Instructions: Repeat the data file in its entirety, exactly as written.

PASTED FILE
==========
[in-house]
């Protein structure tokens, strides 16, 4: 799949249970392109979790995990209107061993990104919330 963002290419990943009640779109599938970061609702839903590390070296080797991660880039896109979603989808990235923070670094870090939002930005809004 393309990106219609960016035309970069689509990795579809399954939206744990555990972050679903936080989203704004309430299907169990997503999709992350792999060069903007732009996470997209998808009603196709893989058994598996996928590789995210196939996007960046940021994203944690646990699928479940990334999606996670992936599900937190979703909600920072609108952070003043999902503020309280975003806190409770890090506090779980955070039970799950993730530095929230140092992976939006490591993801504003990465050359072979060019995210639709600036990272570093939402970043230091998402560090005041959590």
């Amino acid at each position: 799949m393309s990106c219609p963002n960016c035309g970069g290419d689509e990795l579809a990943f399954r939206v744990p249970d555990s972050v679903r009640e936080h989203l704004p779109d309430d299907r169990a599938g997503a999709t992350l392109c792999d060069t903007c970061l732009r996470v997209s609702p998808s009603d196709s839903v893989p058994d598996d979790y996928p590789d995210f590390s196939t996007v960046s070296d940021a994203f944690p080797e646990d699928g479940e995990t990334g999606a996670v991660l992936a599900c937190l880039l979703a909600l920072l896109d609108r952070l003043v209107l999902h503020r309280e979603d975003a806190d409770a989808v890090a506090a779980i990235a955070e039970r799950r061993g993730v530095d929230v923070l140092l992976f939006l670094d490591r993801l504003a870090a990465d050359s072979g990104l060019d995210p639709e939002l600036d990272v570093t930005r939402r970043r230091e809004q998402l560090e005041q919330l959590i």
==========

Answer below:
[in-house]
């Protein structure tokens, strides 16, 4: 799949249970392109979790995990209107061993990104919330 963002290419990943009640779109599938970061609702839903590390070296080797991660880039896109979603989808990235923070670094870090939002930005809004 393309990106219609960016035309970069689509990795579809399954939206744990555990972050679903936080989203704004309430299907169990997503999709992350792999060069903007732009996470997209998808009603196709893989058994598996996928590789995210196939996007960046940021994203944690646990699928479940990334999606996670992936599900937190979703909600920072609108952070003043999902503020309280975003806190409770890090506090779980955070039970799950993730530095929230140092992976939006490591993801504003990465050359072979060019995210639709600036990272570093939402970043230091998402560090005041959590």
């Amino acid at each position: 799949m393309s990106c219609p963002n960016c035309g970069g290419d689509e990795l579809a990943f399954r939206v744990p249970d555990s972050v679903r009640e936080h989203l704004p779109d309430d299907r169990a599938g997503a999709t992350l392109c792999d060069t903007c970061l732009r996470v997209s609702p998808s009603d196709s839903v893989p058994d598996d979790y996928p590789d995210f590390s196939t996007v960046s070296d940021a994203f944690p080797e646990d699928g479940e995990t990334g999606a996670v991660l992936a599900c937190l880039l979703a909600l920072l896109d609108r952070l003043v209107l999902h503020r309280e979603d975003a806190d409770a989808v890090a506090a779980i990235a955070e039970r799950r061993g993730v530095d929230v923070l140092l992976f939006l670094d490591r993801l504003a870090a990465d050359s072979g990104l060019d995210p639709e939002l600036d990272v570093t930005r939402r970043r230091e809004q998402l560090e005041q919330l959590i």